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An introduction to the Kinship Caring Experience

 I know there are over 15000 children in Kinship/Foster care in Scotland alone and I have worked closely with various official bodies regar...

Saturday, 15 February 2014

An introduction to the Kinship Caring Experience

 I know there are over 15000 children in Kinship/Foster care in Scotland alone and I have worked closely with various official bodies regarding child development and child Trauma, as well as foster and kinship care.  I am currently studying Applied Psychology  BSc and have come to understand these aspects, along with many others, a lot more than I used too.

I have come to learn that there are many different Psychological aspects to Kinship caring that are not anything like foster caring.  As a foster carer you have little or no direct involvement with extended family members.  As a foster carer you have the support of social services continually.  Now I mean no insult here as I truly respect everything foster carers do and this is only being used to highlight the following difference between Foster and Kinship care.  The difference being that as Kinship carers however, there are no cut and dry routes to psychological support.  As Kinship carers, you are not only supporting a child you are dealing with all extended family as well.

This can be quite daunting, especially were the child's removal from the parent was not amicable.  Initially the Kinship carer is left to pick up the pieces of other family members as well as supply a new home and reparative caring  for a child who is feeling insecure in this new place, unsure of there new surroundings and often confused about why they are there.  There are countless questions thrown at Kinship carers from family members and many answers given by them are accepted.  Many however are not, creating cross questioning and repeat questioning.  Kinship carers are not qualified, in any way, to deal with this type of pressure but many find they have no support to fall back on for this.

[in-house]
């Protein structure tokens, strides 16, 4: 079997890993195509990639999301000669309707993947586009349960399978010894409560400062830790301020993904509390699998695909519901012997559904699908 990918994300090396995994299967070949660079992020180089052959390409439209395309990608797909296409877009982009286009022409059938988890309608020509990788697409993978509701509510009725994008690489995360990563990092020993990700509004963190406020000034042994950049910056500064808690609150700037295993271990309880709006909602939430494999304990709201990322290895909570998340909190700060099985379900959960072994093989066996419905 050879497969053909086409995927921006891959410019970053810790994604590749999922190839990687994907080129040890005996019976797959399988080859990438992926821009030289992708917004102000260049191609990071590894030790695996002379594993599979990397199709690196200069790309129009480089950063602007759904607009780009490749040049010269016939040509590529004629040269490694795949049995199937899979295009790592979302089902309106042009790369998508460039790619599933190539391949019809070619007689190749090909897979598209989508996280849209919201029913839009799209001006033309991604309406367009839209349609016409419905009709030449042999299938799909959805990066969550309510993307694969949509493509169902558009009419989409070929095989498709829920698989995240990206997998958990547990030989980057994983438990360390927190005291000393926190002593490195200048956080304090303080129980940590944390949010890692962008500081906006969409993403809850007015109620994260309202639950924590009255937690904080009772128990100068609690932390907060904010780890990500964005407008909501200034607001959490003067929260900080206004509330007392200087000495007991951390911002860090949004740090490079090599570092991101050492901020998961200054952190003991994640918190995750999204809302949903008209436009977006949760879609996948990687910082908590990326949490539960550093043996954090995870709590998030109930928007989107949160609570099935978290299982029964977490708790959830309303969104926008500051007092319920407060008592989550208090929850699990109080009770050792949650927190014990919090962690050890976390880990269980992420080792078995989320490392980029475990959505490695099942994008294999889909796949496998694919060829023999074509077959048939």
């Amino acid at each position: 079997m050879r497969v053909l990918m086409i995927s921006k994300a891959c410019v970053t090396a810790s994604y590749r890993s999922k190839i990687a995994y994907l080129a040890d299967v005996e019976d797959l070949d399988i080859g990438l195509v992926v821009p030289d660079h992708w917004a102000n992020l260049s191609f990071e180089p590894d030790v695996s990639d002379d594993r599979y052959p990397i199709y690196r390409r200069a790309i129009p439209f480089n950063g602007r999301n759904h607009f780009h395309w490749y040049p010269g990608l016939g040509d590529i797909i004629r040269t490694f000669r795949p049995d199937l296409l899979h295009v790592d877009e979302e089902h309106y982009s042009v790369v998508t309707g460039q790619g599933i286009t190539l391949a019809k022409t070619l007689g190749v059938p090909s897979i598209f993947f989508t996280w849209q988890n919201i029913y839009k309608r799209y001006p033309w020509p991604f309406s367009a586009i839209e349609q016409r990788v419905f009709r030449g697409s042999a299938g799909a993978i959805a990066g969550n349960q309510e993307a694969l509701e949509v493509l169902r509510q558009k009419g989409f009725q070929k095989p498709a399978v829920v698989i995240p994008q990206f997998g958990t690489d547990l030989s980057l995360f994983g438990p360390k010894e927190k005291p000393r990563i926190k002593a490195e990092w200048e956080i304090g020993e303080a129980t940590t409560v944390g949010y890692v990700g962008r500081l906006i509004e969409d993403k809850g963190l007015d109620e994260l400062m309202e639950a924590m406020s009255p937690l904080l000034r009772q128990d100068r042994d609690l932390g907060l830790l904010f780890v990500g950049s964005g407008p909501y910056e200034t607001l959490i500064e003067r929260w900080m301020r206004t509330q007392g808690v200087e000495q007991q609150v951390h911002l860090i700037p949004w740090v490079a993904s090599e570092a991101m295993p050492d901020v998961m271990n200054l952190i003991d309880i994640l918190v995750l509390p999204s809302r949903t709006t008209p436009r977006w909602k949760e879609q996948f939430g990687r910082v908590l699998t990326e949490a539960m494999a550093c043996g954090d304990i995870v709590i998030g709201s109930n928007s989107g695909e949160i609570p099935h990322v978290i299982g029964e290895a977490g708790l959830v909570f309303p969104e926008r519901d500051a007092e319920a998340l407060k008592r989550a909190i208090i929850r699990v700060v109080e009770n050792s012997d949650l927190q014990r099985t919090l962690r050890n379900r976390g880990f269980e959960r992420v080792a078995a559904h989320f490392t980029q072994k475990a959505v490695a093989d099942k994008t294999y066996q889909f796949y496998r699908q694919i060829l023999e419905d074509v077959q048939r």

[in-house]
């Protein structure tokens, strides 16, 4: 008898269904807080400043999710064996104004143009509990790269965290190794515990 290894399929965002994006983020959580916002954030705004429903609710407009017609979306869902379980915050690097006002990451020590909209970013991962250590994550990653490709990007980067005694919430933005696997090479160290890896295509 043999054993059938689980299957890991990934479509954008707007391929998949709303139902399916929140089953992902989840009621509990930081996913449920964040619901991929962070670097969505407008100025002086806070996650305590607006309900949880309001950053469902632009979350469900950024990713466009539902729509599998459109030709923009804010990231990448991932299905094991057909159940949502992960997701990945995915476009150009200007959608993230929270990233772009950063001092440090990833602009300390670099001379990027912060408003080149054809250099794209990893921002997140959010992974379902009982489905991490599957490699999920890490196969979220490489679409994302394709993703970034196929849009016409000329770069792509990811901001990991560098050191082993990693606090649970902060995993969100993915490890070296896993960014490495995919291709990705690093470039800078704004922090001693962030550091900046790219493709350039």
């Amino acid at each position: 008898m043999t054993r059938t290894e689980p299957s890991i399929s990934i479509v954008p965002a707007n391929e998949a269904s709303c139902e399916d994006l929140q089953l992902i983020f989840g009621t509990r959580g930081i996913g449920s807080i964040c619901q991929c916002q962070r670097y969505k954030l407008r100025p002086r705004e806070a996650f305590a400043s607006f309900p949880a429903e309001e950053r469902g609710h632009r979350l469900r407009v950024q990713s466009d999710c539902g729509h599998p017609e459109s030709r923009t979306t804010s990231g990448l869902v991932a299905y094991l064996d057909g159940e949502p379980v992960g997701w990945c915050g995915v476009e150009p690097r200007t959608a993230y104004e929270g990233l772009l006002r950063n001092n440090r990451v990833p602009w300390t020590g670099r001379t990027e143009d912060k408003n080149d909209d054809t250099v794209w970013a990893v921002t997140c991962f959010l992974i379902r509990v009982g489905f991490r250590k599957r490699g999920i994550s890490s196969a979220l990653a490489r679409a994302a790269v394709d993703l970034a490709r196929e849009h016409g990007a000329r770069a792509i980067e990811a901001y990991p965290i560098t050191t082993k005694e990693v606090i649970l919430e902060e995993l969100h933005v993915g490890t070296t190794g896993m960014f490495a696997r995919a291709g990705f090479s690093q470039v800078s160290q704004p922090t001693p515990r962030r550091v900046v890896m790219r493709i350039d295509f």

Glasgow has no hard and fast guidelines for this sort of support and it is only over the last year that Edinburgh began running a pilot support scheme for kinship carers aimed at specifically helping to advise and guide kinship carers as they deal with the situation, thankfully the funding for this has been extended. They help carers understand the legal processes and deal with the psychological impact throughout the whole process.  This support is limited to very  few families however so I thought that by creating this blog, it may give some support to the Kinship carers out there that cant find what they are looking for.

I hope to give you the most informative information on what to expect form the child you are caring for.  I will also be bringing some Psychological insight into how to deal with family members throughout the process you are taken through as a Kinship carer.

I hope you find something here that will help you through the many different aspects of Kinship care and look forward to hearing some of your thoughts.